For more than a century the Methuen Memorial Music Hall (MMMH) in Methuen, Massachusetts has been making music inside its walls. And inside those walls is something of storied splendor: a world class organ, fondly referred to as “The Great Organ,” that began its trans-Atlantic journey from the Netherlands on New Year’s Day, 1863. It has been delivering much of MMMH’s music for many decades with few interruptions. These unprecedented times have generally not stopped that music making, either, and earlier this month the eighth program of the 2020 Wednesday Night Summer Recital Series (until August 26), another organ recital was performed in this grand hall by organist, teacher and composer Leonardo Ciampa.
But the seats were empty then. Instead, the music was streamed live and now at the new MMMH YouTube channel along with other recitals and concerts. The MMMH channel, though relatively new, will undoubtedly soon become a valuable resource not only for local music lovers, but thousands of grateful viewers. Nonetheless, the reality that a gifted musician gracing a magnificent instrument in an acoustically splendid, historic auditorium performed to completely empty seats is a hard truth to face, and almost antithetical to one of the great pastimes of human culture. For a performance has, really, four critical participants: the auditorium, the performer, the audience, and an inexplicable energy, a “feedback loop” if you prefer, that’s created by the interplay among those first three. Perhaps the most critical is the audience—and though they were missing from the Music Hall, Ciampa played for them anyway. It was clear that he wasn’t treating this as a recording session, but rather transmuting to us through the camera lens.
Still, there are some advantages to witnessing an organ recital by video, and the production here was superb. One such advantage is being able to see, up close, the organist’s great act of music-making choreography. One moment in particular stands out in “Cantilena (Song),” the second of Fabio Pietro di Tullio’s lovely “Three Pieces.” Here (at about the one hour mark of the video), you see Ciampa playing on four separate keyboards simultaneously—his right hand stretched between two of them, his left hand on a third, one foot on the pedal board, another manipulating a decrescendo pedal, creating a wonderfully inventive mix of registers. This is something one would never see from a seat in the auditorium, but only hear in wonder. Another advantage comes, again, with artistic videography, where visual and aural elements can mix for a magical experience—as in the moment of the 23:18 mark during the third section of Girolamo Frescobaldi’s “Bergamasca” (from his extraordinary and important set of organ works “Fiori Musicali” (Musical Flowers)-1635). Here, after a bright fugue and other scholarly counterpoints, the music changes dramatically. We experience this moment from about 6 feet behind Ciampa seated at the helm of this magnificent beast of an organ—we see in detail the deep red mahogany carvings of figures of strength, some in repose, and violins that grace either side of the console, with intricate, magnificently carved filigree all around. And as we make out the gilded words just above Ciampa’s head, “Gloria in Excelsis,” Frescobaldi’s music enters into a serene and mysterious wandering. It’s a moment of surprising musical and visual reward.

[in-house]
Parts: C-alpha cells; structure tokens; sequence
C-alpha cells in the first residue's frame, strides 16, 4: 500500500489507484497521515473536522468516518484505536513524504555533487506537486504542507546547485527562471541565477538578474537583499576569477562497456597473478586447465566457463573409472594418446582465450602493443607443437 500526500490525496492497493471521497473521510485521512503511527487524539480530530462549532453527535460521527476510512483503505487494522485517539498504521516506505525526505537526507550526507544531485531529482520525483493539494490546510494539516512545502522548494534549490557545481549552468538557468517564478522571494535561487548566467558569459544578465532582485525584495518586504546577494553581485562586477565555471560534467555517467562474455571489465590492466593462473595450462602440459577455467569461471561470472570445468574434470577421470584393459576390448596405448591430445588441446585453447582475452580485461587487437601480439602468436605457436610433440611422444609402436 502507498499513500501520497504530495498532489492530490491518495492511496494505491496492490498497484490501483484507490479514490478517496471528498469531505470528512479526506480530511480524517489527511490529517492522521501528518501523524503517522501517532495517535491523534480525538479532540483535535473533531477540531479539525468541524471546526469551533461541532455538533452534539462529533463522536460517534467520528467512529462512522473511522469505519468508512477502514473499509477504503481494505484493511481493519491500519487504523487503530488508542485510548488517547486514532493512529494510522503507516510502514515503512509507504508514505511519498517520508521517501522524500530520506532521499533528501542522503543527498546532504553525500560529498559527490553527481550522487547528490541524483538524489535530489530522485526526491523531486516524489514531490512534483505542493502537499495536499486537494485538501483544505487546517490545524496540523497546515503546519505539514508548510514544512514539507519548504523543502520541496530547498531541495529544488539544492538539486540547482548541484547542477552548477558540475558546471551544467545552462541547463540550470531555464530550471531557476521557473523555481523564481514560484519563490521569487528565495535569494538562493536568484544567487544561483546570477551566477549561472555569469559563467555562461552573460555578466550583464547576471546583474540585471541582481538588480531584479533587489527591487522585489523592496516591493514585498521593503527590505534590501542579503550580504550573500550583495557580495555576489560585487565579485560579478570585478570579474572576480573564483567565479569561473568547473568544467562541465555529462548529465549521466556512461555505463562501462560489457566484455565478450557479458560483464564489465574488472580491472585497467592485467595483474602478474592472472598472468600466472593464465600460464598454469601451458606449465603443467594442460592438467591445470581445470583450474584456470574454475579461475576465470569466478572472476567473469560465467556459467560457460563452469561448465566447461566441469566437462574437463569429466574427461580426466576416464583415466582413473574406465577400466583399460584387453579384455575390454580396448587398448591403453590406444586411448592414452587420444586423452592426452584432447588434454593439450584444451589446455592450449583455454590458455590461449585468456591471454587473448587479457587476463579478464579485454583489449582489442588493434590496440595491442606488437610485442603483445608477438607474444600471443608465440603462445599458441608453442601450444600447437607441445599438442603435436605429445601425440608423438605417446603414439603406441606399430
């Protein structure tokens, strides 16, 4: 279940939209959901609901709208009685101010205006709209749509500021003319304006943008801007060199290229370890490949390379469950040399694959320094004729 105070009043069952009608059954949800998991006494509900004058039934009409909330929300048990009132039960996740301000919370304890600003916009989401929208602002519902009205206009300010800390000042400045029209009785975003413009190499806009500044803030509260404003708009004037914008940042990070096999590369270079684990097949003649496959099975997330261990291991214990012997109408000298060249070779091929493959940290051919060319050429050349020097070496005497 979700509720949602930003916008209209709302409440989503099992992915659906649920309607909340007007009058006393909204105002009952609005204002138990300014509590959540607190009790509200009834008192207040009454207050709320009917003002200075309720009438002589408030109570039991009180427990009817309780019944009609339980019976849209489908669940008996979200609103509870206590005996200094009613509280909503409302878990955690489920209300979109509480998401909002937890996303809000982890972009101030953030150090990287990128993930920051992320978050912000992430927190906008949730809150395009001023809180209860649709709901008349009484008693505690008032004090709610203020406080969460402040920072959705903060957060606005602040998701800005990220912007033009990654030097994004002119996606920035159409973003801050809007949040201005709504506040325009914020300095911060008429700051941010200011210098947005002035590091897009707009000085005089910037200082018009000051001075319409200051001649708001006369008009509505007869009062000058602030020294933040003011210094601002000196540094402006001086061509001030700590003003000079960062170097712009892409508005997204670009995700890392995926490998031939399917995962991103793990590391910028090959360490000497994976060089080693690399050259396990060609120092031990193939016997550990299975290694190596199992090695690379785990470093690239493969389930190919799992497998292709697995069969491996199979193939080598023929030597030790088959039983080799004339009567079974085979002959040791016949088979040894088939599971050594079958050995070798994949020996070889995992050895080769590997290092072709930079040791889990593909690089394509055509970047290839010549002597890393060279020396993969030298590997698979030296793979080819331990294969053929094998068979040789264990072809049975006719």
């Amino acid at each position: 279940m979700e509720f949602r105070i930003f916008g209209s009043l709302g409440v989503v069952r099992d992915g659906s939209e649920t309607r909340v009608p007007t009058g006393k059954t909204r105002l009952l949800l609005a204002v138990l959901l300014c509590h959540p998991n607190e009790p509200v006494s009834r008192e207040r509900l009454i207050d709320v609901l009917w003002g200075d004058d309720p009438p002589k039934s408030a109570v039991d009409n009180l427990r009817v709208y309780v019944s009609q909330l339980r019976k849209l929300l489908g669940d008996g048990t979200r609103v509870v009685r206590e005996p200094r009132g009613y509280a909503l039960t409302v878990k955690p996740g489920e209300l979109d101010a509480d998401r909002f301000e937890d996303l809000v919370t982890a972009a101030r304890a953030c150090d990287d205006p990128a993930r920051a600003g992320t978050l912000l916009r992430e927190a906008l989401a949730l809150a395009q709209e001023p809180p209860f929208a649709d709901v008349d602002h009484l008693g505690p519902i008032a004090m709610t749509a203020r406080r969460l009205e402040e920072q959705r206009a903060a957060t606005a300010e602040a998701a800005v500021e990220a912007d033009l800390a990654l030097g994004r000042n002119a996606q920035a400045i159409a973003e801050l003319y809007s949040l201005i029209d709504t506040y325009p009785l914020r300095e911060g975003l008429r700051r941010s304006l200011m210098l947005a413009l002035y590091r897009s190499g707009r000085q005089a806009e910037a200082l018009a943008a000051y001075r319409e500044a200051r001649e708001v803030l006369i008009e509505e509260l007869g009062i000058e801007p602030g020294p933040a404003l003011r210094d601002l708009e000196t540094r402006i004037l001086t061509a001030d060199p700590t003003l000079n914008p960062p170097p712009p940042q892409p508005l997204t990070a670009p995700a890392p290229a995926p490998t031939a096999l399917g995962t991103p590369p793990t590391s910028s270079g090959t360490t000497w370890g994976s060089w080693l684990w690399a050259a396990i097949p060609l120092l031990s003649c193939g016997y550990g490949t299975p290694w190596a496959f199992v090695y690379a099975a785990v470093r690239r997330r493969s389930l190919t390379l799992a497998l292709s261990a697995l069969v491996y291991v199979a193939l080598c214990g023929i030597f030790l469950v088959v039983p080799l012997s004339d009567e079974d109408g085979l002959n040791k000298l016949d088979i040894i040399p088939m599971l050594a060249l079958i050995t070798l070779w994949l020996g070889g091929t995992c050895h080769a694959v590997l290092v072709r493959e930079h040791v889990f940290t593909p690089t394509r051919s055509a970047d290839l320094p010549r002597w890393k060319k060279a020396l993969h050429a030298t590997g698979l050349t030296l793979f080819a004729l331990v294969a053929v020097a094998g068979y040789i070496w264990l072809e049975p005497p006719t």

And, of course, there’s the advantage of a clean, clear acoustical rendering of a recital that, without argument, is the result of decades of love and labor on the recitalist’s part. Live performances with other concertgoers always gives chance to noisy mishaps. None of those mishaps had chance to happen here, and Ciampa did not fail to deliver a delightful, well considered concert, and one can hear in this kind of format all the exceptional details of his superb playing.